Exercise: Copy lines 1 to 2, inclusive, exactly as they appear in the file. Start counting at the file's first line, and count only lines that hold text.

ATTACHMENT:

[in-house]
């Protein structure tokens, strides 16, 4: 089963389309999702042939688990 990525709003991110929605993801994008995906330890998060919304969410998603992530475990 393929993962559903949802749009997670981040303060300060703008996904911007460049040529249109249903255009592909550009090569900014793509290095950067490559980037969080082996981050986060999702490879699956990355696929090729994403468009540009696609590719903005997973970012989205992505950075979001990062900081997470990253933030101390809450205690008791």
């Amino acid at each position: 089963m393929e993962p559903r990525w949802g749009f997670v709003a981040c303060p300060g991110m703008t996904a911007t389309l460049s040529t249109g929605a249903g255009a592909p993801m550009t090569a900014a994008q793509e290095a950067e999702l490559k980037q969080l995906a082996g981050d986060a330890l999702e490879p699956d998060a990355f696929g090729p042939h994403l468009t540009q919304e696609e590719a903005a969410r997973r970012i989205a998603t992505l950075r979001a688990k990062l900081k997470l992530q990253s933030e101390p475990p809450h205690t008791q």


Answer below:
[in-house]
């Protein structure tokens, strides 16, 4: 089963389309999702042939688990 990525709003991110929605993801994008995906330890998060919304969410998603992530475990 393929993962559903949802749009997670981040303060300060703008996904911007460049040529249109249903255009592909550009090569900014793509290095950067490559980037969080082996981050986060999702490879699956990355696929090729994403468009540009696609590719903005997973970012989205992505950075979001990062900081997470990253933030101390809450205690008791």